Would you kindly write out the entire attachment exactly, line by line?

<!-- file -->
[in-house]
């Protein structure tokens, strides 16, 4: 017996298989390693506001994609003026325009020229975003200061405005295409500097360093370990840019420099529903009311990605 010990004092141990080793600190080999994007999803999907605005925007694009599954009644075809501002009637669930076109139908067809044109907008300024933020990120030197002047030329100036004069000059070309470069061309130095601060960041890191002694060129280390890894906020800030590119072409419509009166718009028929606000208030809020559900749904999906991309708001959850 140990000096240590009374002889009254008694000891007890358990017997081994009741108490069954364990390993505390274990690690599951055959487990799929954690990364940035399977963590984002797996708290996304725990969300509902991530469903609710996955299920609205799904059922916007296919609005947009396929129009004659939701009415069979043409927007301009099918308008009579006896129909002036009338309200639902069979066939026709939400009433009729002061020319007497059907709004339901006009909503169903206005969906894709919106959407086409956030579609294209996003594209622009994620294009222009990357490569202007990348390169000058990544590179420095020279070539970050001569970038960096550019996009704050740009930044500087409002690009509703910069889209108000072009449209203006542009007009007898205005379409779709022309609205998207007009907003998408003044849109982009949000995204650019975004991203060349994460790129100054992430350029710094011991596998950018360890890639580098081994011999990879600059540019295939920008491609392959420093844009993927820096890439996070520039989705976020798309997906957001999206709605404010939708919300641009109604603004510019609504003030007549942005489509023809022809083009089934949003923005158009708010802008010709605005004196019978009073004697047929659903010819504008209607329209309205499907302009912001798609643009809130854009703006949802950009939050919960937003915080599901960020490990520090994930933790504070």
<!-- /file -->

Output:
[in-house]
């Protein structure tokens, strides 16, 4: 017996298989390693506001994609003026325009020229975003200061405005295409500097360093370990840019420099529903009311990605 010990004092141990080793600190080999994007999803999907605005925007694009599954009644075809501002009637669930076109139908067809044109907008300024933020990120030197002047030329100036004069000059070309470069061309130095601060960041890191002694060129280390890894906020800030590119072409419509009166718009028929606000208030809020559900749904999906991309708001959850 140990000096240590009374002889009254008694000891007890358990017997081994009741108490069954364990390993505390274990690690599951055959487990799929954690990364940035399977963590984002797996708290996304725990969300509902991530469903609710996955299920609205799904059922916007296919609005947009396929129009004659939701009415069979043409927007301009099918308008009579006896129909002036009338309200639902069979066939026709939400009433009729002061020319007497059907709004339901006009909503169903206005969906894709919106959407086409956030579609294209996003594209622009994620294009222009990357490569202007990348390169000058990544590179420095020279070539970050001569970038960096550019996009704050740009930044500087409002690009509703910069889209108000072009449209203006542009007009007898205005379409779709022309609205998207007009907003998408003044849109982009949000995204650019975004991203060349994460790129100054992430350029710094011991596998950018360890890639580098081994011999990879600059540019295939920008491609392959420093844009993927820096890439996070520039989705976020798309997906957001999206709605404010939708919300641009109604603004510019609504003030007549942005489509023809022809083009089934949003923005158009708010802008010709605005004196019978009073004697047929659903010819504008209607329209309205499907302009912001798609643009809130854009703006949802950009939050919960937003915080599901960020490990520090994930933790504070």